Monday, June 5, 2006

Foster care in America: Primetime gets it wrong, part two

            I’d planned to devote this blog entry to discussing in detail the failings in one part of Thursday night’s Primetime program about foster care, the part extolling residential treatment.  But that can wait until tomorrow.  There’s more that needs to be said about the program’s most egregious failing: exploiting an 11-year-old-child.

            The child poured out her secrets about being sexually abused, and about abusing younger children, on camera, her face visible throughout and her real (and unusual, so therefore memorable) first name used.

            As I noted on Friday, there was no one in this child’s life with the moral right to give informed consent.  Her adoptive parents were in the process of abandoning her to the residential treatment center, and the RTC had a vested interest – getting a puff piece from ABC.

            And ABC is likely to cite that permission to justify its exploitation.  The network also may cite an outpouring of sympathy for the child, including people coming forward to say they want to adopt her.  But there are plenty of effective recruitment techniques that don’t require a child to describe on camera how she abused other children, with her face visible the entire time.  (One poster to a message board on the ABC News website, whose comments leave the impression that s/he is a foster parent, already has warned people away from adopting her, describing her as both a “ a victim AND a predator” [emphasis in original].)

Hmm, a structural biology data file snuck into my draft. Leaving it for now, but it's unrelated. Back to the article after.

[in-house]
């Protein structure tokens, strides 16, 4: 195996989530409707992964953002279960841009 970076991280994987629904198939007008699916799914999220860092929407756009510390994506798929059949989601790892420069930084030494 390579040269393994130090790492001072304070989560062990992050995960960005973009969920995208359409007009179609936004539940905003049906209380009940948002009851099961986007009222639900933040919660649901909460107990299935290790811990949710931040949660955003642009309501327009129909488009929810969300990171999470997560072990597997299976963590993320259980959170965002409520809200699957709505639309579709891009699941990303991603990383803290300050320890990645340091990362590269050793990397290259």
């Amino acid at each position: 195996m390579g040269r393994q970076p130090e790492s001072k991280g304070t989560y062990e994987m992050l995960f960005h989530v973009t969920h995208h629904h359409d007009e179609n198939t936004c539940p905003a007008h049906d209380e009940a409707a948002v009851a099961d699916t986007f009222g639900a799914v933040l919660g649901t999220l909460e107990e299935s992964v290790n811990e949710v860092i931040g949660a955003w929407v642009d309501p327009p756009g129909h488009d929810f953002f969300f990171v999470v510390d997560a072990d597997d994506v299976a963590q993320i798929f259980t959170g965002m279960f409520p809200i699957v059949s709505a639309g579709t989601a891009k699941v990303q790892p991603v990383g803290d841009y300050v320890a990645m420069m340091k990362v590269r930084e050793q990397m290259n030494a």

Incredibly, two national child welfare organizations put out press releases associating themselves with this program – after it aired.  One is the Pew Commission on Foster Care, one of those OBRCs (Obligatory Blue-Ribbon Commissions) that often pop up in child welfare.  This one is different, though: While its recommendations rate a C, it’s marketing is A+.  They never miss an opportunity to get their name out there.  While the Commission did not explicitly endorse the program, it did seek to use the program to gain publicity for itself, when it should have condemned the program for its exploitation of a child.

            The second press release, from the Congressional Coalition for Adoption Institute, was worse.  It actually said that ABC News should be “commended” for its efforts.  Perhaps CCAI feels that as long as a television program shares the organization’s adoption-at-all-costs mentality, the ends justify the means.

            But there is another possible explanation.  The press releases came out within minutes of each other, via US Newswire, with the same contact person for each.  So perhaps the problem is simply one flack with very poor judgment.

            NCCPR has e-mailed both organizations urging them to dissociate themselves with the program, and condemn ABC’s exercise in child exploitation.